The Company faces significant competitive pressures.

         The price and availability of certain raw materials used by the Company are subject to rapid and significant change.

         The Company may be affected by changes in general retail industry conditions.

         The Company’s success may depend in part on the goodwill associated with and protection of the brand names owned by the Company.

Certain of these factors, as well as other such factors, are discussed herein in greater detail under “Item 1. Business - Risk Factors” below. In making these forward-looking statements, the Company does not undertake to update them in any manner except as may be required by law.

 


1


PART I

ITEM 1.         BUSINESS

General

Founded in 1954, Pillowtex is one of the largest North American designers, manufacturers, and marketers of home textile products. Pillowtex’s extensive product offerings include a full line of utility and fashion bedding and complementary bedroom textile products, as well as a full line of bathroom and kitchen textile products. As a leading supplier across all distribution channels, Pillowtex sells its products to mass merchants, department stores, and specialty retailers. The Company also markets its products to wholesale clubs, catalog merchants, institutional distributors, and international customers and on the Internet.

Pillowtex, through its operating subsidiaries, manufactures and markets its products utilizing established and well-recognized Pillowtex-owned brand names. In addition, through licensing agreements, Pillowtex currently has rights to manufacture and market bedding products under other well-known brand names. The Company also manufactures products for customers under their own brand names.

Pillowtex’s diverse portfolio of top brand names allows it to differentiate Pillowtex’s products from those of its competitors. Pillowtex also provides distinct brand names for different channels of retail distribution and for different price points.

Pillowtex is organized into two major operating divisions: Bed and Bath Division and Pillow and Pad Division. The Bed and Bath Division manufactures and sells sheets and other fashion bedding textiles, towels, bath rugs, and kitchen textile products. The Pillow and Pad Division manufactures and sells bed pillows, down comforters, and mattress pads. See note 19 of the notes to the Company’s consolidated financial statements included elsewhere in this Annual Report for financial information regarding segments.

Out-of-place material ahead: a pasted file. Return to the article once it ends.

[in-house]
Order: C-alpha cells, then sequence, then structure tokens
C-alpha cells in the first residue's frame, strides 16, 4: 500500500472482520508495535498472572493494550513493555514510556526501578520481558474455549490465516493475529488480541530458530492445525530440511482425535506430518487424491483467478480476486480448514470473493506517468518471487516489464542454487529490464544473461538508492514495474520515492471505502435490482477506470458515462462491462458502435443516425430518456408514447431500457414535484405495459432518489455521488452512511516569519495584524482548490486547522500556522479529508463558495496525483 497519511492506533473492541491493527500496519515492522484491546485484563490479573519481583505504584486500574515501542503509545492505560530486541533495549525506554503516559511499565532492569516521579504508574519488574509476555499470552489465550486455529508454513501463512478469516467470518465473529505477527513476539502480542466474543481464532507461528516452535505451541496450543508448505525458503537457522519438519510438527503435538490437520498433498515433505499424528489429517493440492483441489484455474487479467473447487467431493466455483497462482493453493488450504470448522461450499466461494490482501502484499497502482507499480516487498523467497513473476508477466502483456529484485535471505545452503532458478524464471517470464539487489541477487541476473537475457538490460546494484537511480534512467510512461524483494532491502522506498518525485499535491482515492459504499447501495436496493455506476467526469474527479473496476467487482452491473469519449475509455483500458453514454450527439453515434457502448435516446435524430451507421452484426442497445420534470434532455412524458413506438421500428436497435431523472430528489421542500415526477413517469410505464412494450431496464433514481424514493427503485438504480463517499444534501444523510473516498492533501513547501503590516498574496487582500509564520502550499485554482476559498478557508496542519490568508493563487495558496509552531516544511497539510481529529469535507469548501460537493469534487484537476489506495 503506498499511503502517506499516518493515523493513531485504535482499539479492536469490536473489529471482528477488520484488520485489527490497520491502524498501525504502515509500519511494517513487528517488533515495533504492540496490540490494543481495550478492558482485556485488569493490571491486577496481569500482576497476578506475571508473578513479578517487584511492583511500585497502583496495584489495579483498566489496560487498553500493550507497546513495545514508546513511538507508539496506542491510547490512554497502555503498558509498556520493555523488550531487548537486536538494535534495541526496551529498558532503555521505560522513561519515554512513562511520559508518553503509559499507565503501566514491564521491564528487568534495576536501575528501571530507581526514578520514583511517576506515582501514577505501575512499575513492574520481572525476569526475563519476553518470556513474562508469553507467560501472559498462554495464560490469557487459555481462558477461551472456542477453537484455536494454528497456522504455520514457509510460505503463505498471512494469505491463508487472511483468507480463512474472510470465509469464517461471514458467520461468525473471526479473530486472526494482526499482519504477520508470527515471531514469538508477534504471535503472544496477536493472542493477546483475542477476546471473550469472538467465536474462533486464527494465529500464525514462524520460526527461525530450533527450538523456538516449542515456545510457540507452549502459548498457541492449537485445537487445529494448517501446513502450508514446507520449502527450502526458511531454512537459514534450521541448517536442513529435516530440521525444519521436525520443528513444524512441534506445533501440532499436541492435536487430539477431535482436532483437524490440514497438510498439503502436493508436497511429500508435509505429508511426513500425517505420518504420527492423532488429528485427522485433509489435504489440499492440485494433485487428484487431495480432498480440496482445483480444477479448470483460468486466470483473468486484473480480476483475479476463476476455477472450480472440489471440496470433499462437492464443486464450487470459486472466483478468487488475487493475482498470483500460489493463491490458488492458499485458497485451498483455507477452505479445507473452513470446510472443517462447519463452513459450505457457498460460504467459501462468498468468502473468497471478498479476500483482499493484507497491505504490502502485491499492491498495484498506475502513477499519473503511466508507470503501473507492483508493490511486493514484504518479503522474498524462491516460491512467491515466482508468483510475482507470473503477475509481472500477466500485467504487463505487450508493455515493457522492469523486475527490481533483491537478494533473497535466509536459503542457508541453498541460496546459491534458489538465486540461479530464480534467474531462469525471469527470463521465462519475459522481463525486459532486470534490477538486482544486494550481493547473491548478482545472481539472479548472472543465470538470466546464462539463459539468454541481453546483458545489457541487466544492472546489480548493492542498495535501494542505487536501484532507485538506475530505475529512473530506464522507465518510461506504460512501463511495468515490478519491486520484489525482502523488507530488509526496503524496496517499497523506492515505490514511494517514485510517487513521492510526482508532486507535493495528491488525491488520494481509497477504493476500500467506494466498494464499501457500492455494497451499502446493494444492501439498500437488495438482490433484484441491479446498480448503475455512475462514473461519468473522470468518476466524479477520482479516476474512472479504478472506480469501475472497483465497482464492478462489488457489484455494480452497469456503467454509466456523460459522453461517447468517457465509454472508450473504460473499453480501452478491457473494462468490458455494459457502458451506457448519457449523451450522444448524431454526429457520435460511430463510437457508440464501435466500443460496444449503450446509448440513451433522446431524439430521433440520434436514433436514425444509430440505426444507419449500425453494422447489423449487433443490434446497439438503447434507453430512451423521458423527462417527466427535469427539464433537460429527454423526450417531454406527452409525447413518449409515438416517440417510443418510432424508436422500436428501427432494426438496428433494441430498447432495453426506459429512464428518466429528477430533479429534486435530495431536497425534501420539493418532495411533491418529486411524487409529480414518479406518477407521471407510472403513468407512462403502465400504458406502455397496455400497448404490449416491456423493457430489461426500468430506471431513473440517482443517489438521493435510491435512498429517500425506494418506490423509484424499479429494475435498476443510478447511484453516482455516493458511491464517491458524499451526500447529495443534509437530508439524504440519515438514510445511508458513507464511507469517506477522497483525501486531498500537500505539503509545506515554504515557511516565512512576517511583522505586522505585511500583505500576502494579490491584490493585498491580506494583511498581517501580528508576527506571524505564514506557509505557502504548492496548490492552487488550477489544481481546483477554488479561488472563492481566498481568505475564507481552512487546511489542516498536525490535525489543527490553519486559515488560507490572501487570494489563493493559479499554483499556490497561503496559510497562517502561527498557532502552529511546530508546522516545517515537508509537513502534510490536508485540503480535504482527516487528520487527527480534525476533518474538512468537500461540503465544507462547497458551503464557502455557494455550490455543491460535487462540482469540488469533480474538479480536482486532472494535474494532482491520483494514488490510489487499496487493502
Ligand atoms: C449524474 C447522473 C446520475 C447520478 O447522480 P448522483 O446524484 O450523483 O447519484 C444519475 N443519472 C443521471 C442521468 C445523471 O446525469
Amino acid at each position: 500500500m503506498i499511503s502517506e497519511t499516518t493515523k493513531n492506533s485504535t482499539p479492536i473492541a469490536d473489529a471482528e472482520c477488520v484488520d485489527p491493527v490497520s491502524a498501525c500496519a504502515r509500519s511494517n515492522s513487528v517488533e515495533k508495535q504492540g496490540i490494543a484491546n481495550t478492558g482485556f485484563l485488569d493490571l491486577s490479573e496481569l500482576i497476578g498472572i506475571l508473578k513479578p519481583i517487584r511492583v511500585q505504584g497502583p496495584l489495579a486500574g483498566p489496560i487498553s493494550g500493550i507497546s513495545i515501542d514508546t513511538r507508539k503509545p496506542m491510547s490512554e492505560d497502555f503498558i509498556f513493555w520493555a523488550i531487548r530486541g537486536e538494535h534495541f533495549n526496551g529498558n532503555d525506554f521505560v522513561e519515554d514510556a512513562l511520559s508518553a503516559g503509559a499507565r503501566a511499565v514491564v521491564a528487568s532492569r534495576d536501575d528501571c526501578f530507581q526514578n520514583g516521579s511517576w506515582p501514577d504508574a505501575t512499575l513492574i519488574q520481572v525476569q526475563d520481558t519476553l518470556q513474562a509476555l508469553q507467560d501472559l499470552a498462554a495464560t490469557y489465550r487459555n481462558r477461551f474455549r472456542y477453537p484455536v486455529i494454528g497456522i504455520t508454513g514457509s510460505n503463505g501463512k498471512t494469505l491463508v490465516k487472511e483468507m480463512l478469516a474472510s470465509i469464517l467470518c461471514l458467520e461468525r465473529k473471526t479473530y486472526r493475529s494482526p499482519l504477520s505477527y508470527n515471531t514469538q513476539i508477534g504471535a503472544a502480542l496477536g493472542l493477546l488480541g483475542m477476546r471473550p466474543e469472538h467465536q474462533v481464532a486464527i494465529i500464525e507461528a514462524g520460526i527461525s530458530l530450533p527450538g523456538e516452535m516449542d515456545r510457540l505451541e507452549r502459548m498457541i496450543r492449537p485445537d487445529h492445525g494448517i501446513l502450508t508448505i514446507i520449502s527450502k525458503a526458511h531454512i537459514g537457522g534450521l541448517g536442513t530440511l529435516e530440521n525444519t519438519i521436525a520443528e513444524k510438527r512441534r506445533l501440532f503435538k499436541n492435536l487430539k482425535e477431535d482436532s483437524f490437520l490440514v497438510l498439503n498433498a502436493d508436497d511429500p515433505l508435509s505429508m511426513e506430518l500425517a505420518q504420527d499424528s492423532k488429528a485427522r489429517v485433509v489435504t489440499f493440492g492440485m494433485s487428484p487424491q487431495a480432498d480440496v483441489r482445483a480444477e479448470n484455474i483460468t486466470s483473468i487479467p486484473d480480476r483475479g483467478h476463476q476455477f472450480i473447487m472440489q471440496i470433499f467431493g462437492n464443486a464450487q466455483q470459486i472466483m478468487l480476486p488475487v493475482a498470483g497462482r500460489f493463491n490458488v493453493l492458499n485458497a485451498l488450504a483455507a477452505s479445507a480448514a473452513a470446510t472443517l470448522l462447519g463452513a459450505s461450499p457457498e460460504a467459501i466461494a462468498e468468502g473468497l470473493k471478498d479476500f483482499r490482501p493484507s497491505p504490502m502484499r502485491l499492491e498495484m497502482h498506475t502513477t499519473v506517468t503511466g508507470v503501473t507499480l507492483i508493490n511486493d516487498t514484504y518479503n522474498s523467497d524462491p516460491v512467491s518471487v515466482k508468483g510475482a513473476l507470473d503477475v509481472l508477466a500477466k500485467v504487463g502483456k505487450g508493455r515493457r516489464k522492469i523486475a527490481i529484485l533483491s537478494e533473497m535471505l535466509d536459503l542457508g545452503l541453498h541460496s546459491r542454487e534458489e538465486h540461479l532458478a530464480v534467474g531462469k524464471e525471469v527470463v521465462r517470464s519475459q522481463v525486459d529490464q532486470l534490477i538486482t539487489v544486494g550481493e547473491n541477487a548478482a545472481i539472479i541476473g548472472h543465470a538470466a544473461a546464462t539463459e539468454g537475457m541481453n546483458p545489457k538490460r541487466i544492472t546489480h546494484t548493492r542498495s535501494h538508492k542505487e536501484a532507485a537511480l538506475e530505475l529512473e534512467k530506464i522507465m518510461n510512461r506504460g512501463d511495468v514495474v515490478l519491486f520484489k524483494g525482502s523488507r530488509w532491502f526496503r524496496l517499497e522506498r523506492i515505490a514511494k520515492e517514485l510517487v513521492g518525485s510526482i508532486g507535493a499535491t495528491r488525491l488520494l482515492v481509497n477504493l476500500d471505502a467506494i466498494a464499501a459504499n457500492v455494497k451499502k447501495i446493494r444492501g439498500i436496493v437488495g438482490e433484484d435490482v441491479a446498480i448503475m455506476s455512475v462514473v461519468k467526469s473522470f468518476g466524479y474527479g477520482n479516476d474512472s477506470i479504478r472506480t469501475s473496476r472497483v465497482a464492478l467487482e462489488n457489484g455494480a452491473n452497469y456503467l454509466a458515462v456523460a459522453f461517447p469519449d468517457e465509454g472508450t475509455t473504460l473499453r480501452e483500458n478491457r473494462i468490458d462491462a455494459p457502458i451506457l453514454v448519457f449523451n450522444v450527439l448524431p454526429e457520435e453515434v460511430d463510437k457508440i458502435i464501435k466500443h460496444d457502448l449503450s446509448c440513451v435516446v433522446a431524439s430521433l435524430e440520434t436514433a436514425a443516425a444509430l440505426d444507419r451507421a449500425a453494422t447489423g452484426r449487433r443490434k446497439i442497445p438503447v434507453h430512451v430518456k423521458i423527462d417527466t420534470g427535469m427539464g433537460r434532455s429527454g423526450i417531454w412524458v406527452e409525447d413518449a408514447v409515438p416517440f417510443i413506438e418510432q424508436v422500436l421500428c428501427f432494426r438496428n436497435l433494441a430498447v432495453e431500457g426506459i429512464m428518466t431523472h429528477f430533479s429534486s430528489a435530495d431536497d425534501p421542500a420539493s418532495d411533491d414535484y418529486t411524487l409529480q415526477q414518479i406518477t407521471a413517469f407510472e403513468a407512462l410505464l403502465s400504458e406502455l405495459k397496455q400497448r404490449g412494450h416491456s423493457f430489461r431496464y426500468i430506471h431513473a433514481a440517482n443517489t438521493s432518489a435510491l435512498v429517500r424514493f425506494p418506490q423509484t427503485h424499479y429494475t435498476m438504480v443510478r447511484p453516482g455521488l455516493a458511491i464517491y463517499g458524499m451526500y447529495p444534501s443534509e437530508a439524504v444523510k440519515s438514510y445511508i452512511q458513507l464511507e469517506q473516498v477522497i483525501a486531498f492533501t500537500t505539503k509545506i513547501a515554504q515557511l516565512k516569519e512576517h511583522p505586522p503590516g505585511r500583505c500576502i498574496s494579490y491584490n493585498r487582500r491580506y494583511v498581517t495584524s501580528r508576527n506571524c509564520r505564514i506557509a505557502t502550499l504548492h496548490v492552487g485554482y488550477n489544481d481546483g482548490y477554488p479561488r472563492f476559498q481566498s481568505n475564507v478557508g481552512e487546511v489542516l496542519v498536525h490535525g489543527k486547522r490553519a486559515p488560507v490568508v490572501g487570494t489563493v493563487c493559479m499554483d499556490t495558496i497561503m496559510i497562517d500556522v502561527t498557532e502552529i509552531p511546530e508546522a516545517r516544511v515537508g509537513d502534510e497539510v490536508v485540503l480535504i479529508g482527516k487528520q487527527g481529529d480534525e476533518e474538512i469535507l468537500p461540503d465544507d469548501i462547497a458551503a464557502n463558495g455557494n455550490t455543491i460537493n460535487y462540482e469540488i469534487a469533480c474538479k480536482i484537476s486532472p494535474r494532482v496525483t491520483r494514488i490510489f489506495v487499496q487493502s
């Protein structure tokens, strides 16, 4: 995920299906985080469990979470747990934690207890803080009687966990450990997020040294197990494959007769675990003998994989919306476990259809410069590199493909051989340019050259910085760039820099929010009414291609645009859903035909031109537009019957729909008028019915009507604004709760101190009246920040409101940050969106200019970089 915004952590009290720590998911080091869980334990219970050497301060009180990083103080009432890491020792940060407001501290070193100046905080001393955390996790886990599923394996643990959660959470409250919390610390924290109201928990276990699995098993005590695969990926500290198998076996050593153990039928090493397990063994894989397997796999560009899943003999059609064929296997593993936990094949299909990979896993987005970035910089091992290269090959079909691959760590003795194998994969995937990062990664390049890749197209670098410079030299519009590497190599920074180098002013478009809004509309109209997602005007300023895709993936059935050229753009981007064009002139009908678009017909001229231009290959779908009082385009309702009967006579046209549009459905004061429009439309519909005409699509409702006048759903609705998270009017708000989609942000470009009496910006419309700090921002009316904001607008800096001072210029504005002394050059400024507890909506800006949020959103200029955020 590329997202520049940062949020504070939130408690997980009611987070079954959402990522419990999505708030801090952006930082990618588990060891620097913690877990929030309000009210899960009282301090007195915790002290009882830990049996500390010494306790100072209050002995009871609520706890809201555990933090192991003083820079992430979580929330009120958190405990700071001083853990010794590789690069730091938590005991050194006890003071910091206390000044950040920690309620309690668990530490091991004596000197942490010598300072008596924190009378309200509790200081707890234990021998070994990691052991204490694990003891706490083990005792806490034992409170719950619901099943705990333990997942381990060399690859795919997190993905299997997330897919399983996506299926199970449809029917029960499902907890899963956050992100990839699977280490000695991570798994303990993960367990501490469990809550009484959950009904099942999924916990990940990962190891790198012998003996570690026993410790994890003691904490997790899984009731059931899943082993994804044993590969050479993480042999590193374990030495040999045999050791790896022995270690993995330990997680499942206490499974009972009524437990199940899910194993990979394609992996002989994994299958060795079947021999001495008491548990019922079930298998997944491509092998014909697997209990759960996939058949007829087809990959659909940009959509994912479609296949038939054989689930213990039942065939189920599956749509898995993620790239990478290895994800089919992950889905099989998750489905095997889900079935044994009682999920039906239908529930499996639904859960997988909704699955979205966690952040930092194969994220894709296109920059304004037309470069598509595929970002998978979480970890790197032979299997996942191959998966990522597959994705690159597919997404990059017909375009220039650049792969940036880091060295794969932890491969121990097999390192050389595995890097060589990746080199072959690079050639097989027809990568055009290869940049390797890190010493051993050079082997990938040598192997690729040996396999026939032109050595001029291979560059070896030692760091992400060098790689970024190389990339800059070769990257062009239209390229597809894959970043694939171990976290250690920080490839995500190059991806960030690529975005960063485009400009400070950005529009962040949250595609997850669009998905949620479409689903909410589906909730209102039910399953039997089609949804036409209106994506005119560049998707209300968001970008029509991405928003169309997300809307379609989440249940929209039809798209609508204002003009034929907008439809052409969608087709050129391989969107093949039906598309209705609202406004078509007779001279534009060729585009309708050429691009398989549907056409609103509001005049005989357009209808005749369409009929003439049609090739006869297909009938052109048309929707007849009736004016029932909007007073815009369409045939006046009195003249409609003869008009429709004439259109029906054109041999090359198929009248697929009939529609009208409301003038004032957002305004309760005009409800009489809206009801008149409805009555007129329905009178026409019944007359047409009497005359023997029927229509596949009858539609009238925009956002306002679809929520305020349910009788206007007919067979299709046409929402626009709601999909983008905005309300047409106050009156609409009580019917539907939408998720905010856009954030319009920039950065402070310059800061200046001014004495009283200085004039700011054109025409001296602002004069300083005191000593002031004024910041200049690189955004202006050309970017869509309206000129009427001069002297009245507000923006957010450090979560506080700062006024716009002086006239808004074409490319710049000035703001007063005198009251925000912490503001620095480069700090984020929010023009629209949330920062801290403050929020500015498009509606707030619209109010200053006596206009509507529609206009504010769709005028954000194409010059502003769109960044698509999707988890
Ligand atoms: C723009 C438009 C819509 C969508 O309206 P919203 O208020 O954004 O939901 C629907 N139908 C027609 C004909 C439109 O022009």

Chapter 11 Proceedings and Reorganization

On November 14, 2000 (the “Petition Date”), Pillowtex Corporation, a Texas corporation (“Old Pillowtex”), and substantially all of its domestic subsidiaries (collectively with Old Pillowtex, the “Debtors”), including Fieldcrest Cannon, Inc. (“Fieldcrest Cannon”), filed voluntary petitions for relief under chapter 11 of the United States Bankruptcy Code (the “Bankruptcy Code”) in the United States Bankruptcy Court for the District of Delaware (the “Bankruptcy Court”). The chapter 11 cases for the Debtors (the “Chapter 11 Cases”) were jointly administered for procedural purposes. From the Petition Date until May 24, 2002, the Debtors operated their businesses as debtors-in-possession pursuant to the Bankruptcy Code. On May 2, 2002, Old Pillowtex announced that the Bankruptcy Court had confirmed the Debtors’ Second Amended Joint Plan of Reorganization, with certain modifications (as so modified, the “Plan”). On May 24, 2002 (the “Effective Date”), the Plan became effective and the Debtors successfully emerged from their chapter 11 bankruptcy proceedings.

Pursuant to the Plan, the following transactions were completed on or about the Effective Date:

         all of Old Pillowtex’s issued and outstanding common stock and preferred stock were cancelled without consideration;

         Old Pillowtex merged with and into Pillowtex, a wholly-owned Delaware subsidiary of Old Pillowtex, with Pillowtex as the surviving corporation (the “Merger”);

         certain indebtedness of the Debtors was cancelled in exchange for cash, common stock, par value $0.01 per share, of Pillowtex (“Common Stock”), and/or warrants to purchase shares of Common Stock (“Warrants”);

         designated post-petition loans having an aggregate principal amount of $150 million were cancelled in exchange for the issuance by Pillowtex of $150 million aggregate principal amount of notes under a new secured term loan (the “Exit Term Loan”) (the principal amount of the Exit Term Loan was immediately reduced on the Effective Date by $38.6 million (see note 11 to the Company’s consolidated financial statements included elsewhere in this Annual Report for a more detailed description of the Exit Term Loan));

         executory contracts or unexpired leases to which any Debtor was a party were assumed, assumed and assigned, or rejected;

 


2


         industrial revenue bonds in the aggregate principal amount of $11.4 million were reinstated;

         members of the boards of directors and officers of Pillowtex and the other reorganized Debtors were elected and began serving their respective terms; and

         the overall corporate structure was simplified through the restructuring and dissolution of certain of Old Pillowtex’s subsidiaries.